|June 18, 2004, Volume IV, Number 99 — On
Sunday afternoon, everyone reviving from the
Grand Bal at the Orangerie at Versailles, the group traveled
by cars and buses
about forty-five minutes west of Paris to a Fete Champetre, called
for 6 PM at the residence of M. et Mme. Jean de Yturbe,
the Chateau d’Anet. The chateau, which began construction
in 1547 and completed five years later was built by Henri II of France for
his mistress Diane de Poitiers.
None of this appealed to his wife, the Queen, née Catherine de Medici. Although she could do nothing about it, when the king died unexpectedly after a jousting accident, she exacted her revenge. Diane, deprived of visiting the king on his deathbed (despite his calling out for her) was not allowed to attend his funeral and banished from Chenonceaux. She went to live at Chateau d’Anet. Worst things have happened to banished mistresses.
The gatehouse, the triumphal arch, is crowned with a stag and four hounds, with a bronze nymph (said to be Diane) on the tympan, by Benvenuto Cellini.
Diane spent the rest of her days at the famous chateau with its private chapel said to be the greatest Renaissance chapel in France. She died there in 1566 at the age of 66, where she was entombed in a special chapel built for her. During the 17th and 18th Century, the chateau passed into the hands of the Dukes of Vendome, the Duchess du Maine and Duke de Penthievre, some members of the royal family, children of Madame de Maintenon and legitimized by Bourbon kings. It had many famous visitors including Mary, Queen of Scots and Louis XV.
|In the late
18th Century it was occupied by the Prince and Princess
de Lamballe. The princess was a close friend of Marie-Antoinette.
In 1792, the princess took an ill-advised and fatal trip to Paris
to visit her friend and was captured and imprisoned by the terrorists.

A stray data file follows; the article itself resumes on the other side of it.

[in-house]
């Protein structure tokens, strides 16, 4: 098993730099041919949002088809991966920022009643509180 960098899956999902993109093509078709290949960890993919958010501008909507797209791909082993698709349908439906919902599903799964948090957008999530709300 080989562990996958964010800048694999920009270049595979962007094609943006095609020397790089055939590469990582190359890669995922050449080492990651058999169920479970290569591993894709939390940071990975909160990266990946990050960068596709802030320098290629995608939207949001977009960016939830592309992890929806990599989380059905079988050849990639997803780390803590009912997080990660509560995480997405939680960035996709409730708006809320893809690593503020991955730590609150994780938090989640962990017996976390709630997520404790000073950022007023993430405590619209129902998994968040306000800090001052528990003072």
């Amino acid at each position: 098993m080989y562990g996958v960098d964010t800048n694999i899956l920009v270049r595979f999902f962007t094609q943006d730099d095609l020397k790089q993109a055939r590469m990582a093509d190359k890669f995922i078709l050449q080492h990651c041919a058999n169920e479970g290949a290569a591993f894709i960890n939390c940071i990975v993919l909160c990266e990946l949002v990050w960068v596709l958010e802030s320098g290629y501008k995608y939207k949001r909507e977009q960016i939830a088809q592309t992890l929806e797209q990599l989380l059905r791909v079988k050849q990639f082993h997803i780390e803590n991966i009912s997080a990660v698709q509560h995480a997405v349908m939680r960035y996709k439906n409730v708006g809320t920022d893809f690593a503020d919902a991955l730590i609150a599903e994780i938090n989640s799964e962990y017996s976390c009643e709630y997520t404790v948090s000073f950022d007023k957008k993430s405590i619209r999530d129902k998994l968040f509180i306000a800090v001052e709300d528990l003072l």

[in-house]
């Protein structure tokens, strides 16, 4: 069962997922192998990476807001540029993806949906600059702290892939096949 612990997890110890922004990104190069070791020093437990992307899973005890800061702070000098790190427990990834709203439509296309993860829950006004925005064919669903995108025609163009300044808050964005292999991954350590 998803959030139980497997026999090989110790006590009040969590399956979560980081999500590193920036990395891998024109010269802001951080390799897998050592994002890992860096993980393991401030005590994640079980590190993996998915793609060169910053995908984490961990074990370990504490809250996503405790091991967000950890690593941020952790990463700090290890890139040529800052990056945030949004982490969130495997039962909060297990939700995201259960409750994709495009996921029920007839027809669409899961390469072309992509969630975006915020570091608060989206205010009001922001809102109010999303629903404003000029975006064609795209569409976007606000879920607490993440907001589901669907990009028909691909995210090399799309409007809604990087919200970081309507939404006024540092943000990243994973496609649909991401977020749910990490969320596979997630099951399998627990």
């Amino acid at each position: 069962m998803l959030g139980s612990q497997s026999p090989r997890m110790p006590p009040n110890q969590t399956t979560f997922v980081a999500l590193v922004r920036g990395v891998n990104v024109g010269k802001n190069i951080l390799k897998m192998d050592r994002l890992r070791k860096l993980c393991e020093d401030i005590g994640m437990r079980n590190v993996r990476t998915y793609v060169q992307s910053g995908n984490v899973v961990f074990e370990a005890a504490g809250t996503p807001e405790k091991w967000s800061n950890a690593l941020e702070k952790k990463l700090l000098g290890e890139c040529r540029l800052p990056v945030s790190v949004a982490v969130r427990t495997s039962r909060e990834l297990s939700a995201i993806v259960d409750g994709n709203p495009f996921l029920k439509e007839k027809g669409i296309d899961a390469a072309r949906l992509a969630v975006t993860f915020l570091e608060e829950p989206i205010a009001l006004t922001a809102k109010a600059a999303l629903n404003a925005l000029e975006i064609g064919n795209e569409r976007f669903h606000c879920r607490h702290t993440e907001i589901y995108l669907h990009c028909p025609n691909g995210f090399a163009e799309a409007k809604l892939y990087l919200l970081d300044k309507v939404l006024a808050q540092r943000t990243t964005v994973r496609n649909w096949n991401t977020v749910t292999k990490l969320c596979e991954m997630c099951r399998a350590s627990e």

On her way to the guillotine (in what is now the Place de la Concorde)
she was pulled by the mob from her cart, hacked to death, with
her head stuck on a pike to be paraded before the window of the
The house, built by Philibert de L’Orme, is considered his masterpiece. Tall, wide windows fill it with light. A good part of it is open to visitors between April and October from 2 to 6:30 PM.
The American Friends of Versailles' guests were all guests of the Yturbes on this day. Also visiting and staying there were Prince and Princess Michael of Kent. Princess Michael, as readers of NYSD have read here, has completed her biography of the triangular marriage and affair of Henri, Catherine and Diane, The Serpent and the Moon, to be published by Simon & Schuster in September.
It was another beautiful day when we arrived at the chateau. It was a sightseeing trip but private so that one felt free to look and touch although the history permeating the place gave everything a reverential and even awesome quality.
At the top of the staircase, through a large reception room is Diane’s bedroom with an oak headboard carved with the emblems of Diane de Poitiers, the three intertwined crescents, with a figure of Diane as Juno attended by a peacock. There is a tapestry on the wall which is signed “Duchesse de Valentinois” which shows that it is the work of Diane herself. There are two pictures on the wall – Diana asleep and Diana hunting. It was said that when the king rendezvoused with Diane at Anet, they retired to this room and remained there for eight days.
After the tour and the champagne and wine on the terrace everyone moved across the lawn to the big white tent set up by the lake for a three-course buffet followed by a cabaret act of Alex Donner (same cabaret he performs at the Café Carlyle), and after the sun finally went down, fireworks. Another extraordinary day on the program for the American Friends of Versailles.